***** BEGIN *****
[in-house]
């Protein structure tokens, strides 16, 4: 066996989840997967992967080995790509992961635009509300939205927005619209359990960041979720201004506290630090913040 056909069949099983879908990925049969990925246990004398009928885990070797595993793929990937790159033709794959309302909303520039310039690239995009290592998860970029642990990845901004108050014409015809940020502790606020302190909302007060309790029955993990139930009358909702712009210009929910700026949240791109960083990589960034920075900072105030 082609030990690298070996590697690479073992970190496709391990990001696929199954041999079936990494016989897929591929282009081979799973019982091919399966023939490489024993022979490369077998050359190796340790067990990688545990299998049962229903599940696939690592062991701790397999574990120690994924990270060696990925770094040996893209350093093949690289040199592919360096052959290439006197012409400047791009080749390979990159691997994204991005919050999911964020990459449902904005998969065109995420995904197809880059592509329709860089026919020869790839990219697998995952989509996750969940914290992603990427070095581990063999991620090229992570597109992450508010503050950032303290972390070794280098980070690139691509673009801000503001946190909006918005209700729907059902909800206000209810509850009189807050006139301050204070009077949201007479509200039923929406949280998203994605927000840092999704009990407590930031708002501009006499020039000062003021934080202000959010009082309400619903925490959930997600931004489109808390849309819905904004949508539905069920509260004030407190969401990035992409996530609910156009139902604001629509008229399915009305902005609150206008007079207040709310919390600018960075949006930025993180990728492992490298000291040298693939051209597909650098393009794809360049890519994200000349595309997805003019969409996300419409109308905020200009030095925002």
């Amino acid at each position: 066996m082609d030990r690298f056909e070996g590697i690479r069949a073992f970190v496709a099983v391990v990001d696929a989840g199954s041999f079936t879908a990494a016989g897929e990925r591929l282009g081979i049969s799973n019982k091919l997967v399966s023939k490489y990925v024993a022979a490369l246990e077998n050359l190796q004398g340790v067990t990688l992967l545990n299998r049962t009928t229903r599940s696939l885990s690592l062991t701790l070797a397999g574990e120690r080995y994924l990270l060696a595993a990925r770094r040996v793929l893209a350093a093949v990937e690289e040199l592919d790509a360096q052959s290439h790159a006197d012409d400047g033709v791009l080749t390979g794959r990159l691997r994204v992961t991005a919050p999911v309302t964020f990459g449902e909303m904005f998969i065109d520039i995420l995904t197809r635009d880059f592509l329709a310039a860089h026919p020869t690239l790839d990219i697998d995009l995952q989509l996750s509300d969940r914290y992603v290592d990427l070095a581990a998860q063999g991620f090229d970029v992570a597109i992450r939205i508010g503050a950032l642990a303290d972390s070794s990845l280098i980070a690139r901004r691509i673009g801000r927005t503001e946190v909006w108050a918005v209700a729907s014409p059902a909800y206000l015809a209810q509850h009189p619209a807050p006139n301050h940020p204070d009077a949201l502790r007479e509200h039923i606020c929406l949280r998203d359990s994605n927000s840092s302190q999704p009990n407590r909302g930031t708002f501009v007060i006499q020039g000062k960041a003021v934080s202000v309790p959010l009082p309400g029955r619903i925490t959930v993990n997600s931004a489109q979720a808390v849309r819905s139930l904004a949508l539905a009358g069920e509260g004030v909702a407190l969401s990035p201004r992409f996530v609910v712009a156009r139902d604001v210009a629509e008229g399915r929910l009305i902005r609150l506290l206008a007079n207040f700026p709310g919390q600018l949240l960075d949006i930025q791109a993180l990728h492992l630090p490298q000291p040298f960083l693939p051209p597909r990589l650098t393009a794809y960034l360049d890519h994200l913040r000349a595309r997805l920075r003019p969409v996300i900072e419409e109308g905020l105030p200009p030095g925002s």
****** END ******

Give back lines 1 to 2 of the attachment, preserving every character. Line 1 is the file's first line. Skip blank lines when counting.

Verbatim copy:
[in-house]
């Protein structure tokens, strides 16, 4: 066996989840997967992967080995790509992961635009509300939205927005619209359990960041979720201004506290630090913040 056909069949099983879908990925049969990925246990004398009928885990070797595993793929990937790159033709794959309302909303520039310039690239995009290592998860970029642990990845901004108050014409015809940020502790606020302190909302007060309790029955993990139930009358909702712009210009929910700026949240791109960083990589960034920075900072105030 082609030990690298070996590697690479073992970190496709391990990001696929199954041999079936990494016989897929591929282009081979799973019982091919399966023939490489024993022979490369077998050359190796340790067990990688545990299998049962229903599940696939690592062991701790397999574990120690994924990270060696990925770094040996893209350093093949690289040199592919360096052959290439006197012409400047791009080749390979990159691997994204991005919050999911964020990459449902904005998969065109995420995904197809880059592509329709860089026919020869790839990219697998995952989509996750969940914290992603990427070095581990063999991620090229992570597109992450508010503050950032303290972390070794280098980070690139691509673009801000503001946190909006918005209700729907059902909800206000209810509850009189807050006139301050204070009077949201007479509200039923929406949280998203994605927000840092999704009990407590930031708002501009006499020039000062003021934080202000959010009082309400619903925490959930997600931004489109808390849309819905904004949508539905069920509260004030407190969401990035992409996530609910156009139902604001629509008229399915009305902005609150206008007079207040709310919390600018960075949006930025993180990728492992490298000291040298693939051209597909650098393009794809360049890519994200000349595309997805003019969409996300419409109308905020200009030095925002």